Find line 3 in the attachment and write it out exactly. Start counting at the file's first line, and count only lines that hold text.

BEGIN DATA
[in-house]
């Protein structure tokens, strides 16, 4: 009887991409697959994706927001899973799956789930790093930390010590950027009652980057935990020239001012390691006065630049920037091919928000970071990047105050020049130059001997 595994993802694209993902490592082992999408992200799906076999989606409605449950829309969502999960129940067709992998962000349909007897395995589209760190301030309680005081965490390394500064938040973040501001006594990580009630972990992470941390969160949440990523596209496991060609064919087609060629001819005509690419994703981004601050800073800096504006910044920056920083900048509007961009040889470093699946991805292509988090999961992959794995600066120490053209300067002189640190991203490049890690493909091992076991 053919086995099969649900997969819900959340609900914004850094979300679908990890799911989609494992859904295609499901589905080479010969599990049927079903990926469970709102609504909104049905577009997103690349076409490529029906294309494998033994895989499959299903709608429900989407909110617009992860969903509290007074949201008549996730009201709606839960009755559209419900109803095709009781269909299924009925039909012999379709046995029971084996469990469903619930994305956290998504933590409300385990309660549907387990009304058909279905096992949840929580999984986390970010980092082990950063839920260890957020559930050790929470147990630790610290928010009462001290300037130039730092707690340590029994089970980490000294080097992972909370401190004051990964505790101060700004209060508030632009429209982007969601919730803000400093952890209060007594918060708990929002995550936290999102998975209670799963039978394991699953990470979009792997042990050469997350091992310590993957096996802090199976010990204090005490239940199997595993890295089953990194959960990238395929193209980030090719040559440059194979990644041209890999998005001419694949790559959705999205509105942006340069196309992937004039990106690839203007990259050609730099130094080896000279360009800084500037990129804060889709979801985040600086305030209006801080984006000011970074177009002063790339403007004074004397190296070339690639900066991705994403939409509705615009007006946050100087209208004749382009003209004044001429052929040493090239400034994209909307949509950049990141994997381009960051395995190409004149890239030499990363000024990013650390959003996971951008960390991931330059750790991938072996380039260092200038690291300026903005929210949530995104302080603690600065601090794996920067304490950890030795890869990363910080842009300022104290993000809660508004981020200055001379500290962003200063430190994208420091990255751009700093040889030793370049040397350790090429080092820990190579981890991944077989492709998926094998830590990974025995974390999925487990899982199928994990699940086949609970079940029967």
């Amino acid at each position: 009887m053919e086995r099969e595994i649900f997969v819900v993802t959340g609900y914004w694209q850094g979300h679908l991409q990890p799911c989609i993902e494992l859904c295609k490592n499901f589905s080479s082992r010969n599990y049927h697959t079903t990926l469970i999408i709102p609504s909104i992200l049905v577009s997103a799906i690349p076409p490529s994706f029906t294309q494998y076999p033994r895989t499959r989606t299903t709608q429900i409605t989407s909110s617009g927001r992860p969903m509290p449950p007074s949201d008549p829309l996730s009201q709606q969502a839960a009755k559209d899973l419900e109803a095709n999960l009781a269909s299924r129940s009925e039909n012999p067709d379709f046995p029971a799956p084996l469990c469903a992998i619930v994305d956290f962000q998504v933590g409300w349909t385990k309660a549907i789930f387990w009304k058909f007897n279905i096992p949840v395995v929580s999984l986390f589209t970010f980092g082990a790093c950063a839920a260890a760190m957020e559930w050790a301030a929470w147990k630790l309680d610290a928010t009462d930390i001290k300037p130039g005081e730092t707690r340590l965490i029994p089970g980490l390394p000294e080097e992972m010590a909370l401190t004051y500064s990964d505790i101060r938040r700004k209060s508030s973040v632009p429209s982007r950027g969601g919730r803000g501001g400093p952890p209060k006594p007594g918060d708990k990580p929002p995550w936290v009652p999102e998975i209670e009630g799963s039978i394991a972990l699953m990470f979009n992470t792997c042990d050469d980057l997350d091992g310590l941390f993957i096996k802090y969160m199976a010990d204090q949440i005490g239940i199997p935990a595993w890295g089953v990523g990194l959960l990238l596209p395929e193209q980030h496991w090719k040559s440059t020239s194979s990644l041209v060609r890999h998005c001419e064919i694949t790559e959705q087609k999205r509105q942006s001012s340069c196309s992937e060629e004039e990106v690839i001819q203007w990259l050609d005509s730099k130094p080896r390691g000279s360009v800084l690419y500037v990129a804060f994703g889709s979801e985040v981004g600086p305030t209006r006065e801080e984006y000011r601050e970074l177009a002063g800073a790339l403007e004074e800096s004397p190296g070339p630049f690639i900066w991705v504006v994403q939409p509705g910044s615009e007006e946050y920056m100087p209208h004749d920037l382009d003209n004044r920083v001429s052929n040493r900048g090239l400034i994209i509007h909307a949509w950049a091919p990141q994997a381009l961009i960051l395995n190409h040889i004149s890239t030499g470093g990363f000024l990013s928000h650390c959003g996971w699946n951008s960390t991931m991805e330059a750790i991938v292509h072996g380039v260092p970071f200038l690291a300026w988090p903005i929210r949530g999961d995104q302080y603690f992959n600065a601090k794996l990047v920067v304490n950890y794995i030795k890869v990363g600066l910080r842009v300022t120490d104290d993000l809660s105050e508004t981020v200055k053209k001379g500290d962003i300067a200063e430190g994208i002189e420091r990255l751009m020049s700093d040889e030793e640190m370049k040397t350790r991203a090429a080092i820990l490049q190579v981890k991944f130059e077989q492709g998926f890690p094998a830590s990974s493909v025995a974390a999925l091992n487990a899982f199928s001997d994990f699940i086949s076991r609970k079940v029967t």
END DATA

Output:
């Amino acid at each position: 009887m053919e086995r099969e595994i649900f997969v819900v993802t959340g609900y914004w694209q850094g979300h679908l991409q990890p799911c989609i993902e494992l859904c295609k490592n499901f589905s080479s082992r010969n599990y049927h697959t079903t990926l469970i999408i709102p609504s909104i992200l049905v577009s997103a799906i690349p076409p490529s994706f029906t294309q494998y076999p033994r895989t499959r989606t299903t709608q429900i409605t989407s909110s617009g927001r992860p969903m509290p449950p007074s949201d008549p829309l996730s009201q709606q969502a839960a009755k559209d899973l419900e109803a095709n999960l009781a269909s299924r129940s009925e039909n012999p067709d379709f046995p029971a799956p084996l469990c469903a992998i619930v994305d956290f962000q998504v933590g409300w349909t385990k309660a549907i789930f387990w009304k058909f007897n279905i096992p949840v395995v929580s999984l986390f589209t970010f980092g082990a790093c950063a839920a260890a760190m957020e559930w050790a301030a929470w147990k630790l309680d610290a928010t009462d930390i001290k300037p130039g005081e730092t707690r340590l965490i029994p089970g980490l390394p000294e080097e992972m010590a909370l401190t004051y500064s990964d505790i101060r938040r700004k209060s508030s973040v632009p429209s982007r950027g969601g919730r803000g501001g400093p952890p209060k006594p007594g918060d708990k990580p929002p995550w936290v009652p999102e998975i209670e009630g799963s039978i394991a972990l699953m990470f979009n992470t792997c042990d050469d980057l997350d091992g310590l941390f993957i096996k802090y969160m199976a010990d204090q949440i005490g239940i199997p935990a595993w890295g089953v990523g990194l959960l990238l596209p395929e193209q980030h496991w090719k040559s440059t020239s194979s990644l041209v060609r890999h998005c001419e064919i694949t790559e959705q087609k999205r509105q942006s001012s340069c196309s992937e060629e004039e990106v690839i001819q203007w990259l050609d005509s730099k130094p080896r390691g000279s360009v800084l690419y500037v990129a804060f994703g889709s979801e985040v981004g600086p305030t209006r006065e801080e984006y000011r601050e970074l177009a002063g800073a790339l403007e004074e800096s004397p190296g070339p630049f690639i900066w991705v504006v994403q939409p509705g910044s615009e007006e946050y920056m100087p209208h004749d920037l382009d003209n004044r920083v001429s052929n040493r900048g090239l400034i994209i509007h909307a949509w950049a091919p990141q994997a381009l961009i960051l395995n190409h040889i004149s890239t030499g470093g990363f000024l990013s928000h650390c959003g996971w699946n951008s960390t991931m991805e330059a750790i991938v292509h072996g380039v260092p970071f200038l690291a300026w988090p903005i929210r949530g999961d995104q302080y603690f992959n600065a601090k794996l990047v920067v304490n950890y794995i030795k890869v990363g600066l910080r842009v300022t120490d104290d993000l809660s105050e508004t981020v200055k053209k001379g500290d962003i300067a200063e430190g994208i002189e420091r990255l751009m020049s700093d040889e030793e640190m370049k040397t350790r991203a090429a080092i820990l490049q190579v981890k991944f130059e077989q492709g998926f890690p094998a830590s990974s493909v025995a974390a999925l091992n487990a899982f199928s001997d994990f699940i086949s076991r609970k079940v029967t």